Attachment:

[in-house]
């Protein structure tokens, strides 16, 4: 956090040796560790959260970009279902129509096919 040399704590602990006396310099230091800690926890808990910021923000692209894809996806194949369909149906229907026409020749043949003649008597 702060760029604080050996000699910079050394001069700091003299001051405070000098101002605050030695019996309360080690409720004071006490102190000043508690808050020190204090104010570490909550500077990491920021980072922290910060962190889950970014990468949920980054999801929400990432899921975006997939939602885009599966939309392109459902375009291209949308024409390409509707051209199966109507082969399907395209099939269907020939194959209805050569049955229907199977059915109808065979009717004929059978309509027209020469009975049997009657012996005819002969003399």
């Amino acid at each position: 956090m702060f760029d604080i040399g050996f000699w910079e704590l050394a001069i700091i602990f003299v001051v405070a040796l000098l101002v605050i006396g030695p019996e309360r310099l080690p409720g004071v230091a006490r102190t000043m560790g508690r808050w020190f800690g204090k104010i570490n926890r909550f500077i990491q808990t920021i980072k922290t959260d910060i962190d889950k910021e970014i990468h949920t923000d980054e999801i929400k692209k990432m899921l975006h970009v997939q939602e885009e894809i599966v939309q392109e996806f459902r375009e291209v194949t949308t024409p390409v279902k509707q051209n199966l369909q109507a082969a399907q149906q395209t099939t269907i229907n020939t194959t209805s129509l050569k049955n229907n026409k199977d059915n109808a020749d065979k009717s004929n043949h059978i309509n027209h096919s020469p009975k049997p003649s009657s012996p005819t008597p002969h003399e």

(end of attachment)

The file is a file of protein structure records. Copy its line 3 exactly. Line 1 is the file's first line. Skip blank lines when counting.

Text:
């Amino acid at each position: 956090m702060f760029d604080i040399g050996f000699w910079e704590l050394a001069i700091i602990f003299v001051v405070a040796l000098l101002v605050i006396g030695p019996e309360r310099l080690p409720g004071v230091a006490r102190t000043m560790g508690r808050w020190f800690g204090k104010i570490n926890r909550f500077i990491q808990t920021i980072k922290t959260d910060i962190d889950k910021e970014i990468h949920t923000d980054e999801i929400k692209k990432m899921l975006h970009v997939q939602e885009e894809i599966v939309q392109e996806f459902r375009e291209v194949t949308t024409p390409v279902k509707q051209n199966l369909q109507a082969a399907q149906q395209t099939t269907i229907n020939t194959t209805s129509l050569k049955n229907n026409k199977d059915n109808a020749d065979k009717s004929n043949h059978i309509n027209h096919s020469p009975k049997p003649s009657s012996p005819t008597p002969h003399e």